We had five inches of snow Sunday, but at 2:20 last night, I glanced out the bathroom window, generously lit by a fabulous moon. I looked again. No white splotches (some of the snow was gone, but where the drifts had been, a few inches were still piled around, easily seen from the window. I didn't want to turn on the lights [which somehow activates my brain with a vengeance], so I grabbed the tiny indoor/outdoor thermometer, held it out in front of me as I stood in the doorway facing into the dark bedroom, then switched on the light. 73° inside, 41° outside. The absence of snow was REAL.
On the way to drop off my tax material, I passed piles still on northern and western banks, when in recessed holes. We've had a string of 60+° days - just lovely.
I went down the hill with three sacks (chest high on me- huge former animal food 50# sacks from a neighbor) of trash to burn resting on the trunk of Audra, the Audi. The snow was only one day gone = ground cover still wet, the wind totally absent = perfect "clean it all up" day. I park near a pile of dead branches I've been working on burning for two or three years. They're finally dry enough to catch. I put a plastic store bag full of wadded up catalog pages in the center of a pile of partially burned items, some wood, some paper, catch it on fire, and smile as the smoke trail lifts up straight into a clear sky.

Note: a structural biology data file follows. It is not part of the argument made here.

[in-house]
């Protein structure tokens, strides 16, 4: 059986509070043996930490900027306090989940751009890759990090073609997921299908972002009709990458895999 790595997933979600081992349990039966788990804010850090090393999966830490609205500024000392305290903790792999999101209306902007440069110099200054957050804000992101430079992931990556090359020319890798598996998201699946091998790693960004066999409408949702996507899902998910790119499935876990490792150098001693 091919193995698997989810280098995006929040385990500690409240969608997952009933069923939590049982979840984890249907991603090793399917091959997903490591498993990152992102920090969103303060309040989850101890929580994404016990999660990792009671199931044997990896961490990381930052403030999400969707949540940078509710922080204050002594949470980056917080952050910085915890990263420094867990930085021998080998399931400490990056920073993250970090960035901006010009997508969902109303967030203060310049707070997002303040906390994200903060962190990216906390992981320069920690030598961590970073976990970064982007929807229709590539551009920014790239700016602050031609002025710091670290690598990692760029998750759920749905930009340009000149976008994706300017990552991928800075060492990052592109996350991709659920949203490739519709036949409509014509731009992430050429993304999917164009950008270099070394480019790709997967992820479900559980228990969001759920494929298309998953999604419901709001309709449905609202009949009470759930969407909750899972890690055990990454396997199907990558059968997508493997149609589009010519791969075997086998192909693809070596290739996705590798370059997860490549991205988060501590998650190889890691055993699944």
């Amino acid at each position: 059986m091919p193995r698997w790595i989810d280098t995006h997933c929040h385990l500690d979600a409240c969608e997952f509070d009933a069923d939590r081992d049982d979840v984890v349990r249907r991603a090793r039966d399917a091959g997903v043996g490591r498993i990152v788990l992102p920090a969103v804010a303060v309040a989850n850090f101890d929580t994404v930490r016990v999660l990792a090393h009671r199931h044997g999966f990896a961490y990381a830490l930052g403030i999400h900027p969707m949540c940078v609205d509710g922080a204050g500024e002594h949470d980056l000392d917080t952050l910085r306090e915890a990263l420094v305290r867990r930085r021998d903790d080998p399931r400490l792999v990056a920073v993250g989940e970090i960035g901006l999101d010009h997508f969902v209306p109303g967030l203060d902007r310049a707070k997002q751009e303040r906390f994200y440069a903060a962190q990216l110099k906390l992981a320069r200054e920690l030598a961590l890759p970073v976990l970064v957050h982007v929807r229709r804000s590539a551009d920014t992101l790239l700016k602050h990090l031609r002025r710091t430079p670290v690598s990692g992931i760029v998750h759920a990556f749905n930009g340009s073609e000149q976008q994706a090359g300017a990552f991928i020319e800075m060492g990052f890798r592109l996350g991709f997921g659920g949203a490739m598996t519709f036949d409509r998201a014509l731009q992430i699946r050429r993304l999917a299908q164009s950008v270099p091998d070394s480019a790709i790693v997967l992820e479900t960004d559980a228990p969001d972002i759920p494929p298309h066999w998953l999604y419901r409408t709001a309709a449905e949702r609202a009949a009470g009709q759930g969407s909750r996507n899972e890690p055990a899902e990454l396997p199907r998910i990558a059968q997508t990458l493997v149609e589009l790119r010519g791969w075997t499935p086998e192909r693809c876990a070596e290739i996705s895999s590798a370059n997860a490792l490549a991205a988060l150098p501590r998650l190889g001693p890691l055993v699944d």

I reach behind me for a second bag. The smoke follows my hand, burning briskly toward my car in the driveway, 2' from the fire. I toss the bag in my hand on, slide in and back out onto the road, parking past the first pole marker with the white reflector on it, well away from any damage to my "baby". I walk back and feed all the stuff that made it down the hill with me into the fire, slowly. It switches to a North West flow, blowing it into my face (yes, I'm allergic to smoke, of course - the joke among my smoking friends is that no matter where I move, the smoke follows immediately, maliciously.) I step down into the ditch. It switches to straight west, again pulling into my face. I retreat to the car, scooting past the sedate puffs up the drive to the trash sack that had slipped its surly bounds and flew. Onto the heap it went. Some of the good sized tree limbs caught.
I took the black bucket that formerly watered horses during road trips and carried water to the drive, handy if needed.
Two spots occasionally sent plumes upward. I returned to the house to the green "Corydon Library" tote, and selected a volume. Sitting on the roadside, I read to page 51, then dug an old tin can, blackened by smoke, from the "cool" pile, and doused each individual limb giving off smoke. The 4" thick one took two cups of Campbell soup can water before it gave up smoking for a cleaner, more healthy existence. May he rot in peace.